Therefore, the Russian government decided to support the market with the decision to not raise the level of excise tax on alcohol from January 1 this year, as had been planned. 

Representatives of the largest companies in Russia support this decision, stating that it will definitely support the market’s situation. 

In November last year Ukraine also decided to decrease the volume of excise tax on alcohol by 28.7%. However, a report from the Ukraine’s Association Ukrvodka says expensive energy, the rising cost of Russian gas and fuel and devaluation of the Hryvnia are all hampering sales in the legal market. 

Polish CEDC, which recently united with Russian Standard vodka in the report from the third quarter of 2014, says the decision to freeze the increase of the excise rate in 2015 should support sales in Russia and even lead to a slight increase both in natural and monetary terms. CEDC observers expect an intensifying of the state’s campaign to clamp down on shadow and counterfeit production. 

Tightening legislation

According to Kruzalin the Russian State Duma (parliament) is considering tightening legislation to fight illegal vodka production. In particular, Rosalcoholregulirovanie proposes to confiscate all equipment which has been used for these activities. CEDC’s report says such measures will make the market situation more credible and predictable. 

“Illegal sales of vodka in Russia will really decrease if these legislative initiatives are implemented,” says vice-president of Russian Standard Igor Kosarev.

In his opinion it will support the legal market, as currently the volume of illegal production in Russia accounts for 60%. But the adoption of these measures will mean that, by the third quarter of 2015, this figure would decrease to 40%, he believes. 

CEDC’s main competitor, Synergy, has a similar forecast for the development of the Russian market. Last year it faced a drop in sales of 7% year on year, while in 2013 this figure amounted to 12%. Synergy co-owner Alexander Mechetin believes the size of the illegal market in Russia today is about 50%, but the sales of legal vodka in the near future should stabilise.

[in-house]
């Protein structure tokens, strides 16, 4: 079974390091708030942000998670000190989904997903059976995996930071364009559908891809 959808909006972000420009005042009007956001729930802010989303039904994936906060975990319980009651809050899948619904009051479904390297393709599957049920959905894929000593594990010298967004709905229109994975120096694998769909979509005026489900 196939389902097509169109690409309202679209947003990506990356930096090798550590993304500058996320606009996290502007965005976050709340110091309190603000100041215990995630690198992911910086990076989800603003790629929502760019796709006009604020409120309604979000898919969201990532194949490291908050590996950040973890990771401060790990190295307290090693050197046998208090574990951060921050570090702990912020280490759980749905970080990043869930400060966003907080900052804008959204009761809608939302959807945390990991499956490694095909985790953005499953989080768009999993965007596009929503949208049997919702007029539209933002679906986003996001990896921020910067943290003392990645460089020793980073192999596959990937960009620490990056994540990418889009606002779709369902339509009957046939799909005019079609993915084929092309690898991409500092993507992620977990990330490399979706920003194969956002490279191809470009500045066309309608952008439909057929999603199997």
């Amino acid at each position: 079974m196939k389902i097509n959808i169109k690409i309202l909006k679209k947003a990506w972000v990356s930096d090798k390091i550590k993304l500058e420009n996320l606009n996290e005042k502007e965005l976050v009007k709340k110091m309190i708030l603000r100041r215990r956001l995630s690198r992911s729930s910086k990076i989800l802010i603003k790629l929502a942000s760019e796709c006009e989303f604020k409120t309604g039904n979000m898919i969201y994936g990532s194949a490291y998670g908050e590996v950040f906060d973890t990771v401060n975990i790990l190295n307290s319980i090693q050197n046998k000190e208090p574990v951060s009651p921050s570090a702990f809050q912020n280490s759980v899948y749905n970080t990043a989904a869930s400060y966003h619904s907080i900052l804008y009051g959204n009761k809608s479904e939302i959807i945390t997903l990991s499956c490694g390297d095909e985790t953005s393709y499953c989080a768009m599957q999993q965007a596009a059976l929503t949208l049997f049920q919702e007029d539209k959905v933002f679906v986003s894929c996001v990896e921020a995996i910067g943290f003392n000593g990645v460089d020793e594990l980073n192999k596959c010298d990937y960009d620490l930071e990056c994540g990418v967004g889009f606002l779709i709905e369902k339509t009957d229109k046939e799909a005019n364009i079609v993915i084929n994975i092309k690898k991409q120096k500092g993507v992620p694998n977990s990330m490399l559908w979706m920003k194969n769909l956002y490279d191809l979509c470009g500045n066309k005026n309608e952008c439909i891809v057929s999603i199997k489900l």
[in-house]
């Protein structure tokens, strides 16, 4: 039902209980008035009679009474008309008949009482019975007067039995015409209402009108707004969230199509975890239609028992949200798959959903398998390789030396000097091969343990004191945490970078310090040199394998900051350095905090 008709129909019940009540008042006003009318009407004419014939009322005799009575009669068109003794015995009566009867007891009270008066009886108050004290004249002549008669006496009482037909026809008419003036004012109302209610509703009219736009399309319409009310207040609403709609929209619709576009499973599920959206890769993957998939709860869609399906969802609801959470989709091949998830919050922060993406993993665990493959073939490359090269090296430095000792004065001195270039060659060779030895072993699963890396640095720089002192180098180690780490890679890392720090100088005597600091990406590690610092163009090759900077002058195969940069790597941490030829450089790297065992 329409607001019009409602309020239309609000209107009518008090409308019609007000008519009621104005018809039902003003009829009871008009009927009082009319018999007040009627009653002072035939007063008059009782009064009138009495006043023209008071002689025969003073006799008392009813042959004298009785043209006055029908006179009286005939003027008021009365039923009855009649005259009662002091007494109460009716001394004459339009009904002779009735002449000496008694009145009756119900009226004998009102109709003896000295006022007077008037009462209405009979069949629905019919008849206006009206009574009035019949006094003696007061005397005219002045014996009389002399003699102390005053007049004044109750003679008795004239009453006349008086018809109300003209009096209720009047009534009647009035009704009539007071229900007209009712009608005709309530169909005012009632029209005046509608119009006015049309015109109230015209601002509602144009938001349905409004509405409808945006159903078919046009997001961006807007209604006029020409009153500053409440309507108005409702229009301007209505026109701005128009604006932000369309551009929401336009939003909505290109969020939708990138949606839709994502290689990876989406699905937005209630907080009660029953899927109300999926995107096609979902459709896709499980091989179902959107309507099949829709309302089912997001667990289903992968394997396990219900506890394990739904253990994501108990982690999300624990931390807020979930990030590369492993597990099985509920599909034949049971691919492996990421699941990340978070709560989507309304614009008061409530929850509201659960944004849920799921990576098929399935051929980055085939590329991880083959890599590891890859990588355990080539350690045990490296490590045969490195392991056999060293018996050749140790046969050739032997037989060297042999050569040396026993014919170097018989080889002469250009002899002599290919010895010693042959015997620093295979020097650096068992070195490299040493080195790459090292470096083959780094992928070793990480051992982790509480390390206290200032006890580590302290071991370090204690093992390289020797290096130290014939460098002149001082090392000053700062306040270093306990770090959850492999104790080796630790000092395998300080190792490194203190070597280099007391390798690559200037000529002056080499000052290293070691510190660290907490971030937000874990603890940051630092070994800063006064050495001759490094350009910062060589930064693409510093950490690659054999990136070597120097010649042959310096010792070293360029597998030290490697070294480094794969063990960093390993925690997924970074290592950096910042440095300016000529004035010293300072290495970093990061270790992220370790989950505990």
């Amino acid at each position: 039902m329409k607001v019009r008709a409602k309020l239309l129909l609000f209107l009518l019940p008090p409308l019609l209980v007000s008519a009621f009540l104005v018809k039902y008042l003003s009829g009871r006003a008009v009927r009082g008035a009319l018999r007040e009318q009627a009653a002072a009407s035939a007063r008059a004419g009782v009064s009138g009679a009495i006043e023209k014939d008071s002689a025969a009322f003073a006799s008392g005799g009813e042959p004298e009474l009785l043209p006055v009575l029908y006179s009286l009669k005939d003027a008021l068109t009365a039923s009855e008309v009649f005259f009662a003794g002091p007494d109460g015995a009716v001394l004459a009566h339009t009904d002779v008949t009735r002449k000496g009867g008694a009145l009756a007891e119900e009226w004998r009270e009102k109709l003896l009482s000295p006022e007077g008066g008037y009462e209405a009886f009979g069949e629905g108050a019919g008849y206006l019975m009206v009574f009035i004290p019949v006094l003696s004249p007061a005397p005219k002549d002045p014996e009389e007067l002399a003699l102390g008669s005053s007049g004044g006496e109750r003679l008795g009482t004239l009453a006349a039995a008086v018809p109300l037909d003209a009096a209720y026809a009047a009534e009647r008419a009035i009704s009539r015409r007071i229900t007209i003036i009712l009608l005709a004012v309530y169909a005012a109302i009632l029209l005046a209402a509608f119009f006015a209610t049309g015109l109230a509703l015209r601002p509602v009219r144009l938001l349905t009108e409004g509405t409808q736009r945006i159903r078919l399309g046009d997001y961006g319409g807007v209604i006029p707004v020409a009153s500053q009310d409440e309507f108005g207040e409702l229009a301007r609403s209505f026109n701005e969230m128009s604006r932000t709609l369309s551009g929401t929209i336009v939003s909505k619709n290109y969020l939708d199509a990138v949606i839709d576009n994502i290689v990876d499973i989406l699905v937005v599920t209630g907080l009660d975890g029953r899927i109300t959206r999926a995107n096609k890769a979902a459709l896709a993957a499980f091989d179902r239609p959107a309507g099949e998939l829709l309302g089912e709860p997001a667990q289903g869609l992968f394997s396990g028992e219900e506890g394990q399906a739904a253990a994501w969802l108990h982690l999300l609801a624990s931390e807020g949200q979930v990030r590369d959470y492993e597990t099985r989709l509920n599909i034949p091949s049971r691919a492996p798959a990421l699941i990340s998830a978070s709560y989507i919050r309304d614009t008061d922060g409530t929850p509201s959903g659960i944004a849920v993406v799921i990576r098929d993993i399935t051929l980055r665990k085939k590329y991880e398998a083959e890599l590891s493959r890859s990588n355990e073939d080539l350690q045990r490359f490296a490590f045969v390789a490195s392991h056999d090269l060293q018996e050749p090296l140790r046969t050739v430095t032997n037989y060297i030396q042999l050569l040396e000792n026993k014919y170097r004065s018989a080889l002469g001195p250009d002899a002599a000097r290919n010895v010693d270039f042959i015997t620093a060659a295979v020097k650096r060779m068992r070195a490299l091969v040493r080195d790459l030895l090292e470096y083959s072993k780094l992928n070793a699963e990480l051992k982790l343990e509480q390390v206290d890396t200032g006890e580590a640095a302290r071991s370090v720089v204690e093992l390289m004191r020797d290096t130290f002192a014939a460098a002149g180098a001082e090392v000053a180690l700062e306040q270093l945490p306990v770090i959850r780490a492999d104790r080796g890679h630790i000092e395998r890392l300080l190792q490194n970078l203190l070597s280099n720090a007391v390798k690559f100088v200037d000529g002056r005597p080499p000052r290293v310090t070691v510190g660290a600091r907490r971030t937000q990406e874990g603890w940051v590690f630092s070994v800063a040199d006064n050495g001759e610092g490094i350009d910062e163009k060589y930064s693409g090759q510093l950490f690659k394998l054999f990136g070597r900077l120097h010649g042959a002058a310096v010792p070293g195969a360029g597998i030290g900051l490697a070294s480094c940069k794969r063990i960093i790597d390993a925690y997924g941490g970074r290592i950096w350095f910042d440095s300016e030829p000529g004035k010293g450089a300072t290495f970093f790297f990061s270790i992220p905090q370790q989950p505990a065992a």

Head of the Union of Alcohol Producers, Dmitry Dobrov, has the same opinion. He says: “The largest alcohol companies believe that in 2015 growth in sales of legal products can be up to 10% due to the reduction of the price difference with the illegal vodka. 

“If legal vodka producers are able to keep the prices at the current level their sales will go up.”

However, the representative of the Siberian Alcohol Group does not expect significant sales growth in 2015. “This year will be difficult for the economy and the population is not ready for the price of legal products on the shelf,” says a spokesperson for the service. 

Ukraine hopes for the best

Representatives of Ukraine’s largest vodka holding company, Bayadera Group, also hopes for the best in 2015, but admits that the situation in the country’s market remains complicated. 

“We have not a simple, but very important year,” says the company’s head, Sergei Velichko. 

“We hope the market will stabilise and the fall of sales will be stopped. The main condition for that is that the excise tax should not be raised, because the level of prices today is already excessive for consumers.

“If the state decides to further increase the excise duties, it is obvious that the market will collapse even further. A further increase in excise duties could be disastrous for the majority of domestic enterprises.”

Velichko adds: “Last year was very difficult and we can hardly expect an increase in the purchasing power of the population. Most likely, it will remain at the same level or even decrease. The price of alcohol this year will continue to rise despite the changes in the excise rate, due to a significant devaluation of the Hryvnia. 

“Almost all enterprises are affected by the changes of the exchange rate of the currency.

“The glass industry has also raised the price of its products. Taking into account all these factors, the margin today is on the verge of zero for all vodka producers,” Velichko concludes.